I've known Blitzy for something like five years now. We were thrown together by our online RP group but pretty much immediately clicked. And while the RP group is not the focus of either of our lives any more, the friendship has endured. By the standards of, say, high school or college friendships, we're practically blood brothers. But the thing is, we met as adults– in my case, as a middle-aged adult in particular. So for me, a period of five years, while nothing to sneeze at, still counts as being "recent developments."
When we met, I was still in the darkest parts of grief, and quite often depressed; during one of my conversations with Blitzy at the time, I said that having met me after my friends and family started dying left and right, so constantly mired in grief, in many ways he hadn't met "the real me."
But when did I stop being "the real me"? How long can an extended period of grief last before that is "normal"? My father died in 2011 after a long and stressful decline; Kerry died in 2013. I met Inkblitzer somewhere between those two events, and they've cast a long shadow ever since– as have the deaths of Sandy, FrostDemn, Buddha, my aunt Iris, and my mom, and the loss of our house and jobs of 15+ years, all in the same cluster. It's not like my grief was unwarranted. ¬.¬
But recently, something has shifted in me. I'm not sure exactly how, why, or when, although I did comment on it a little while back. I have started being myself again. I still miss everyone that I've lost, and it's not like I'm feeling peachy-keen about all the crap currently going on in the world, but there's an important internal difference.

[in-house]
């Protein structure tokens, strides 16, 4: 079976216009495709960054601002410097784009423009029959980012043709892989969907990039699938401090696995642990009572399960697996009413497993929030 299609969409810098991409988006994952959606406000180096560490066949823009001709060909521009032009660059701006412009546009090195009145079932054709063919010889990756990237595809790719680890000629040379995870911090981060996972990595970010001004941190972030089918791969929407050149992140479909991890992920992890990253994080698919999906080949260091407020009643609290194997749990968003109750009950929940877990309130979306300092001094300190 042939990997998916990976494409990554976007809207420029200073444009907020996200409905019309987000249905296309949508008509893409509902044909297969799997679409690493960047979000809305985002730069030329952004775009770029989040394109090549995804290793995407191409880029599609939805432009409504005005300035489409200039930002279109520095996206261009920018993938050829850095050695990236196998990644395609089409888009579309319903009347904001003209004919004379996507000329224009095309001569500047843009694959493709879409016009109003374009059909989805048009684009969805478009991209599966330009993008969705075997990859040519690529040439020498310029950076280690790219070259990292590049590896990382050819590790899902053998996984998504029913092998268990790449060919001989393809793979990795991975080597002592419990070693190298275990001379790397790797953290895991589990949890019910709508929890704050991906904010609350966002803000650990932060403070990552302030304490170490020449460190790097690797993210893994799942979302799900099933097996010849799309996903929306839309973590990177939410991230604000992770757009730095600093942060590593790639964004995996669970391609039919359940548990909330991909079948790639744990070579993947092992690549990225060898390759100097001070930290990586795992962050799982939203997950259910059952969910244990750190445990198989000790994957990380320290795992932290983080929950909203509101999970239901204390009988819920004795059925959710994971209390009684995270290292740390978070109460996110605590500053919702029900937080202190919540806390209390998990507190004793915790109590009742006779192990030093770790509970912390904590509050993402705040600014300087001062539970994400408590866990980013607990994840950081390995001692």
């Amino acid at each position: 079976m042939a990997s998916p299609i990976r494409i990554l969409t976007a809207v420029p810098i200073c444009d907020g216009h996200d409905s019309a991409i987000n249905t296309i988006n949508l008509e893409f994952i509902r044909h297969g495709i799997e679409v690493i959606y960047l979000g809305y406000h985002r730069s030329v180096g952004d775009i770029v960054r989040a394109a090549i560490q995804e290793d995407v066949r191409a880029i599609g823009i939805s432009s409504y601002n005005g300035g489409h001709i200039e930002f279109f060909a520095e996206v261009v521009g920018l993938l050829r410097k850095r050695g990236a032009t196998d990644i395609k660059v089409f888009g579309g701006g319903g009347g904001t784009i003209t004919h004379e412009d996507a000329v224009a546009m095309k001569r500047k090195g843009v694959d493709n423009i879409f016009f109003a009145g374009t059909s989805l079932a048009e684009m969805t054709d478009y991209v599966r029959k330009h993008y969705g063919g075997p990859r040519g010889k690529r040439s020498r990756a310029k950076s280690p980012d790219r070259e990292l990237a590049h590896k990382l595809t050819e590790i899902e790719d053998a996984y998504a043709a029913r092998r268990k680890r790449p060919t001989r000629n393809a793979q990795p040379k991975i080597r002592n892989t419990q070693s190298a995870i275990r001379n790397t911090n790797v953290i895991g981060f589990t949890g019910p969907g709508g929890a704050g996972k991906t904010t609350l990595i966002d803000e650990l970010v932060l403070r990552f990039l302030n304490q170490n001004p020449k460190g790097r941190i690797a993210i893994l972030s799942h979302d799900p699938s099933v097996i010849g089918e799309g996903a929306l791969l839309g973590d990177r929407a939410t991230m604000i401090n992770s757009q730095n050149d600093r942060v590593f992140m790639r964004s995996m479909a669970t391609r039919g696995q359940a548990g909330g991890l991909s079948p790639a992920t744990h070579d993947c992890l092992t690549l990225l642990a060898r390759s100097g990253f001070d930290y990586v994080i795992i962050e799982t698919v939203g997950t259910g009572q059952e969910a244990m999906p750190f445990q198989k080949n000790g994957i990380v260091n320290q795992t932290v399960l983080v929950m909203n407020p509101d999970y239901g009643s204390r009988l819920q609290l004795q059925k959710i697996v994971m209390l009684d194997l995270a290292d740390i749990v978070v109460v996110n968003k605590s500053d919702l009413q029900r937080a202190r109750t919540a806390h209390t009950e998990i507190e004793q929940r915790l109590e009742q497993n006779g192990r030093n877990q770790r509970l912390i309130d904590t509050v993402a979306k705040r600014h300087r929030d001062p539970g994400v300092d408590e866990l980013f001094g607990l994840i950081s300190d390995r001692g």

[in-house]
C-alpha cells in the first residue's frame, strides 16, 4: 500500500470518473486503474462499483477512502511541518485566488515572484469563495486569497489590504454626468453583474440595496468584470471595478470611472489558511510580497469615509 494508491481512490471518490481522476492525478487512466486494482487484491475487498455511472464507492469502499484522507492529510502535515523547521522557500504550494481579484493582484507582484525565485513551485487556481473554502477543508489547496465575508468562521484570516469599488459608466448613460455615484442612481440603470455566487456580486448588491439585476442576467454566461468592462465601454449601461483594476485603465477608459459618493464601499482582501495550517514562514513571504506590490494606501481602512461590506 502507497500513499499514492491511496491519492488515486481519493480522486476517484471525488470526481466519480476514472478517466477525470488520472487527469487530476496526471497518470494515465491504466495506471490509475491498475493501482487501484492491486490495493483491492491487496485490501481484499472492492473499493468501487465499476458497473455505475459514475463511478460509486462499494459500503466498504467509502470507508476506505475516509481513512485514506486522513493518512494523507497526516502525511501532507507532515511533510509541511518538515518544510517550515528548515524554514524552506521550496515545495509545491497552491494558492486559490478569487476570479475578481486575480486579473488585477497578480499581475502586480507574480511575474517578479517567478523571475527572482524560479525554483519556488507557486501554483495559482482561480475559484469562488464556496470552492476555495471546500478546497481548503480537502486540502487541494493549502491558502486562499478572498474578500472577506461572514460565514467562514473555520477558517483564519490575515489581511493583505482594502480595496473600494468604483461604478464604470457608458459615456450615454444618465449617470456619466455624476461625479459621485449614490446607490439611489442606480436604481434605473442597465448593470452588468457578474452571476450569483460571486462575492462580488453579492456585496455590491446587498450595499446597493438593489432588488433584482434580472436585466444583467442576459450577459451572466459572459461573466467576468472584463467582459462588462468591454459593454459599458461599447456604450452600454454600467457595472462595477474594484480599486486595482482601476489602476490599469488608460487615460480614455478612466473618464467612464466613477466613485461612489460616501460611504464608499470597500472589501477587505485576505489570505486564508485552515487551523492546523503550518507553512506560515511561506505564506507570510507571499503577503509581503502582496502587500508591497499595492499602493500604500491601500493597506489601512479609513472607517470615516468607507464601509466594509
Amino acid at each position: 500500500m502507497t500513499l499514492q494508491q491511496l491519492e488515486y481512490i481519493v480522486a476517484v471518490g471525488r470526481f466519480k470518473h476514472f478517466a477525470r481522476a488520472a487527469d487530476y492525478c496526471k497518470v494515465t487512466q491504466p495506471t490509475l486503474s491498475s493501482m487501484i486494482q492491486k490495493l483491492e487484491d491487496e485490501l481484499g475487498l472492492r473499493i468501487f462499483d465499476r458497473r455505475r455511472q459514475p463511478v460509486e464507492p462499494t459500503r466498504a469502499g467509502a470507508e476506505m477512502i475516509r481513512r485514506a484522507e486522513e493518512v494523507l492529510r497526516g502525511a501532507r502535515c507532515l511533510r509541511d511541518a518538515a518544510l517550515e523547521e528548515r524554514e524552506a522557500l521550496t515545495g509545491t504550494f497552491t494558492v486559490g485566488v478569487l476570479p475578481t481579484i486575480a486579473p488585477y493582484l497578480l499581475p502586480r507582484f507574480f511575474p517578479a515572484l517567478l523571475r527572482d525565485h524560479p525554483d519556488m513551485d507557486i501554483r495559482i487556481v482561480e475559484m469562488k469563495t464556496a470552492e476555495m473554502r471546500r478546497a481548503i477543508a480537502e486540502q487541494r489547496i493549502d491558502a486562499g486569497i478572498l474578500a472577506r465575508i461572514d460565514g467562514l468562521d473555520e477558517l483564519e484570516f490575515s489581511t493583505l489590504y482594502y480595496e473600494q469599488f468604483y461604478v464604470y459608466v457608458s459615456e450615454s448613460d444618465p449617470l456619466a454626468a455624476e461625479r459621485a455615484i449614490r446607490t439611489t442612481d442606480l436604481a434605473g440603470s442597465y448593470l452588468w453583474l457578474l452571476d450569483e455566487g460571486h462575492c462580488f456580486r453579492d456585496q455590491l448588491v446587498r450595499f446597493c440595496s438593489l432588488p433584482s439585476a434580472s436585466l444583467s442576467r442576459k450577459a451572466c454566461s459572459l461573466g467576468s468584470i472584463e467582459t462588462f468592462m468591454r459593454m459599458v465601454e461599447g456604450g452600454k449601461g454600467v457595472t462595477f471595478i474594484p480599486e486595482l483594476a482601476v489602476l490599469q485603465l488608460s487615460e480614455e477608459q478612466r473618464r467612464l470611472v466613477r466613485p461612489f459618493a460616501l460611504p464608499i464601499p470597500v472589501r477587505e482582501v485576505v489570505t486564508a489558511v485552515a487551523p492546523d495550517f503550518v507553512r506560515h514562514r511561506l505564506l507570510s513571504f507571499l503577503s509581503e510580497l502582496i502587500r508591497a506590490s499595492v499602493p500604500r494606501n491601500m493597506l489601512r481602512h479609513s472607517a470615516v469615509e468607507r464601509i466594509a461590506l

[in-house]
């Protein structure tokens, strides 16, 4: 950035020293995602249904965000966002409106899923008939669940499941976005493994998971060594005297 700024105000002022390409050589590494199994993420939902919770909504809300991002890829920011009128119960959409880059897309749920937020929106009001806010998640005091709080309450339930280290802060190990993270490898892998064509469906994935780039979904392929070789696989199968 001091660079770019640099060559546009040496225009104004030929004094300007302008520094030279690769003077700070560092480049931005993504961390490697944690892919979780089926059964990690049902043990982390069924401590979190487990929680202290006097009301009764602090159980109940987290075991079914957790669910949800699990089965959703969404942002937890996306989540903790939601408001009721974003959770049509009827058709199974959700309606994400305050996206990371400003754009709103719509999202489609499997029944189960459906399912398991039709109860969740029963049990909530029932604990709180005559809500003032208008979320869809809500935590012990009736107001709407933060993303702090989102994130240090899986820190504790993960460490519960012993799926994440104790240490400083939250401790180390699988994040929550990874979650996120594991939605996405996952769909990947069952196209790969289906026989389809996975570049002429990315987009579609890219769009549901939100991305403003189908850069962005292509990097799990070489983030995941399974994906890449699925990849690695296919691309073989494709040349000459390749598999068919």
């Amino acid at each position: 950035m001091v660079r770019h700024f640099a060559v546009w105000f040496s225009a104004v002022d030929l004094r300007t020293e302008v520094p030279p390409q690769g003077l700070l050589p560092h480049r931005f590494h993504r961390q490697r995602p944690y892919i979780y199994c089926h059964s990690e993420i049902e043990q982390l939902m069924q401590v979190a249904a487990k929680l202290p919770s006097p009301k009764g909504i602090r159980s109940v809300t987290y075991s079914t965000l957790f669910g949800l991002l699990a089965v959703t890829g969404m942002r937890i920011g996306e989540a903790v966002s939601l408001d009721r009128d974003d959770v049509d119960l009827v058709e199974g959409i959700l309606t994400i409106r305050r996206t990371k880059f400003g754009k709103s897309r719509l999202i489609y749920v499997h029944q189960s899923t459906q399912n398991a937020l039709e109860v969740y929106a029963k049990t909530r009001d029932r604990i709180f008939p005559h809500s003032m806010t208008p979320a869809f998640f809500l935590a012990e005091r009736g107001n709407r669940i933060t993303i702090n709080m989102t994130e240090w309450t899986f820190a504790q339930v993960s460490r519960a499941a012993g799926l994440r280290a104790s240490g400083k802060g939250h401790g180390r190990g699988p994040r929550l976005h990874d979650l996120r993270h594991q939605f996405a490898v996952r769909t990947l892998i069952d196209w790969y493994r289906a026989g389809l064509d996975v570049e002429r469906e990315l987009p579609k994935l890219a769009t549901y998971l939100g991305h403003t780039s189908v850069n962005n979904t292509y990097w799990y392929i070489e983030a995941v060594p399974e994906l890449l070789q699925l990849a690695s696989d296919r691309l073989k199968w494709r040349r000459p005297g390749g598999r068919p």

I'm fine in the moment. I'm thinking about where I am and what I'm doing, instead of thinking about how much pain I'm in or what I've lost. The emotional wounds, as it were, seem to have scarred over. This manifests mostly in a better mood, a sunnier outlook, and a lighter, more playful approach to just about everything. I'm back to treating life like a party or an adventure, rather a slog that I have to just keep pushing through. When I think of "the real me," that's what I think of, the guy who wants to make everything more awesome, not the guy who is stubbornly refusing to give in and just sink to the bottom.
I mentioned to Blitzy that I was finally the real me again; he said, "I think I met the real you enough. At least at conventions. But yeah, I'm seeing more of convention you in general."
So I wonder. Maybe "the real me" isn't a fixed point, so much as an aggregation, and the me that was fighting through all that crap was "really" me too, me bearing the weight of what I was going through. But it still feels like being a different person.
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